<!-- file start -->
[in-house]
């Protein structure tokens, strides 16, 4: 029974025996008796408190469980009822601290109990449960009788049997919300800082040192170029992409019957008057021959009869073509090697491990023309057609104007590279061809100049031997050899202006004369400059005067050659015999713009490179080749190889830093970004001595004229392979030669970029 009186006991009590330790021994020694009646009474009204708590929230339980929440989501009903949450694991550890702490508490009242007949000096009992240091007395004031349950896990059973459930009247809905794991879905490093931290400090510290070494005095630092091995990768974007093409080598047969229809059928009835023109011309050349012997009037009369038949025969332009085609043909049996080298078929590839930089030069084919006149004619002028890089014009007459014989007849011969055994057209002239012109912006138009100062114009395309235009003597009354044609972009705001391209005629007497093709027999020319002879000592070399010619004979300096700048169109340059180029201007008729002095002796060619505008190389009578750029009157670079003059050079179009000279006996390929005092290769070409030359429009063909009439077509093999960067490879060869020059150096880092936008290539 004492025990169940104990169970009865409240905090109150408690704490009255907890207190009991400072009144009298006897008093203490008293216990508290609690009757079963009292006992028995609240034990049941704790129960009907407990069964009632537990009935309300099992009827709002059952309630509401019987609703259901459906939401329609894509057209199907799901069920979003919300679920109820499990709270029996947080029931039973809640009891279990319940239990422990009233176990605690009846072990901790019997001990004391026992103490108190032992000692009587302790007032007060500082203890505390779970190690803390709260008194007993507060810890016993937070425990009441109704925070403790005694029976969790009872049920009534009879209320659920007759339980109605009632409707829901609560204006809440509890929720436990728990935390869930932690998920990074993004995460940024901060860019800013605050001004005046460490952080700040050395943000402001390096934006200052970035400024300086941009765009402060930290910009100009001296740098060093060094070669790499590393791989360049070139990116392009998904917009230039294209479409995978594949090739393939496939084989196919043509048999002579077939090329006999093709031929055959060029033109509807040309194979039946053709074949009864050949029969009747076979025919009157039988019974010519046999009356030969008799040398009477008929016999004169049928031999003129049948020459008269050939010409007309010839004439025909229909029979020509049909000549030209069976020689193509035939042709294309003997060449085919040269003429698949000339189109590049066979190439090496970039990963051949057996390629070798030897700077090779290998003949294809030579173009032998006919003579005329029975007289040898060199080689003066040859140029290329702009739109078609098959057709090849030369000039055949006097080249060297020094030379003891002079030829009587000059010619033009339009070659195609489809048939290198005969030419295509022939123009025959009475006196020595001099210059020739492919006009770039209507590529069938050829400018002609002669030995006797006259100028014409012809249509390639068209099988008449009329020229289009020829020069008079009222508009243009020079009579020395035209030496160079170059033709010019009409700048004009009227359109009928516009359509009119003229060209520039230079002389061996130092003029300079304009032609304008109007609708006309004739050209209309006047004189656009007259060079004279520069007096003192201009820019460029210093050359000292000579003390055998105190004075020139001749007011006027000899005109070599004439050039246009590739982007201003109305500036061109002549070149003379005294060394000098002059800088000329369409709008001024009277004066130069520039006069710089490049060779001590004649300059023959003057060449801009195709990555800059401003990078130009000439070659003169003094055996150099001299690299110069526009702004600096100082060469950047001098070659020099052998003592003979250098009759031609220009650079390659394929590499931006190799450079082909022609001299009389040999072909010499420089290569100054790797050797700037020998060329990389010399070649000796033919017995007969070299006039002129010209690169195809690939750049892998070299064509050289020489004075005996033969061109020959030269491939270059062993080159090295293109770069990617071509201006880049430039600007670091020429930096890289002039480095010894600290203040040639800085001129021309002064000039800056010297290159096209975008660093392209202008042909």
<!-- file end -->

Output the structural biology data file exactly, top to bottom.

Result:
[in-house]
């Protein structure tokens, strides 16, 4: 029974025996008796408190469980009822601290109990449960009788049997919300800082040192170029992409019957008057021959009869073509090697491990023309057609104007590279061809100049031997050899202006004369400059005067050659015999713009490179080749190889830093970004001595004229392979030669970029 009186006991009590330790021994020694009646009474009204708590929230339980929440989501009903949450694991550890702490508490009242007949000096009992240091007395004031349950896990059973459930009247809905794991879905490093931290400090510290070494005095630092091995990768974007093409080598047969229809059928009835023109011309050349012997009037009369038949025969332009085609043909049996080298078929590839930089030069084919006149004619002028890089014009007459014989007849011969055994057209002239012109912006138009100062114009395309235009003597009354044609972009705001391209005629007497093709027999020319002879000592070399010619004979300096700048169109340059180029201007008729002095002796060619505008190389009578750029009157670079003059050079179009000279006996390929005092290769070409030359429009063909009439077509093999960067490879060869020059150096880092936008290539 004492025990169940104990169970009865409240905090109150408690704490009255907890207190009991400072009144009298006897008093203490008293216990508290609690009757079963009292006992028995609240034990049941704790129960009907407990069964009632537990009935309300099992009827709002059952309630509401019987609703259901459906939401329609894509057209199907799901069920979003919300679920109820499990709270029996947080029931039973809640009891279990319940239990422990009233176990605690009846072990901790019997001990004391026992103490108190032992000692009587302790007032007060500082203890505390779970190690803390709260008194007993507060810890016993937070425990009441109704925070403790005694029976969790009872049920009534009879209320659920007759339980109605009632409707829901609560204006809440509890929720436990728990935390869930932690998920990074993004995460940024901060860019800013605050001004005046460490952080700040050395943000402001390096934006200052970035400024300086941009765009402060930290910009100009001296740098060093060094070669790499590393791989360049070139990116392009998904917009230039294209479409995978594949090739393939496939084989196919043509048999002579077939090329006999093709031929055959060029033109509807040309194979039946053709074949009864050949029969009747076979025919009157039988019974010519046999009356030969008799040398009477008929016999004169049928031999003129049948020459008269050939010409007309010839004439025909229909029979020509049909000549030209069976020689193509035939042709294309003997060449085919040269003429698949000339189109590049066979190439090496970039990963051949057996390629070798030897700077090779290998003949294809030579173009032998006919003579005329029975007289040898060199080689003066040859140029290329702009739109078609098959057709090849030369000039055949006097080249060297020094030379003891002079030829009587000059010619033009339009070659195609489809048939290198005969030419295509022939123009025959009475006196020595001099210059020739492919006009770039209507590529069938050829400018002609002669030995006797006259100028014409012809249509390639068209099988008449009329020229289009020829020069008079009222508009243009020079009579020395035209030496160079170059033709010019009409700048004009009227359109009928516009359509009119003229060209520039230079002389061996130092003029300079304009032609304008109007609708006309004739050209209309006047004189656009007259060079004279520069007096003192201009820019460029210093050359000292000579003390055998105190004075020139001749007011006027000899005109070599004439050039246009590739982007201003109305500036061109002549070149003379005294060394000098002059800088000329369409709008001024009277004066130069520039006069710089490049060779001590004649300059023959003057060449801009195709990555800059401003990078130009000439070659003169003094055996150099001299690299110069526009702004600096100082060469950047001098070659020099052998003592003979250098009759031609220009650079390659394929590499931006190799450079082909022609001299009389040999072909010499420089290569100054790797050797700037020998060329990389010399070649000796033919017995007969070299006039002129010209690169195809690939750049892998070299064509050289020489004075005996033969061109020959030269491939270059062993080159090295293109770069990617071509201006880049430039600007670091020429930096890289002039480095010894600290203040040639800085001129021309002064000039800056010297290159096209975008660093392209202008042909």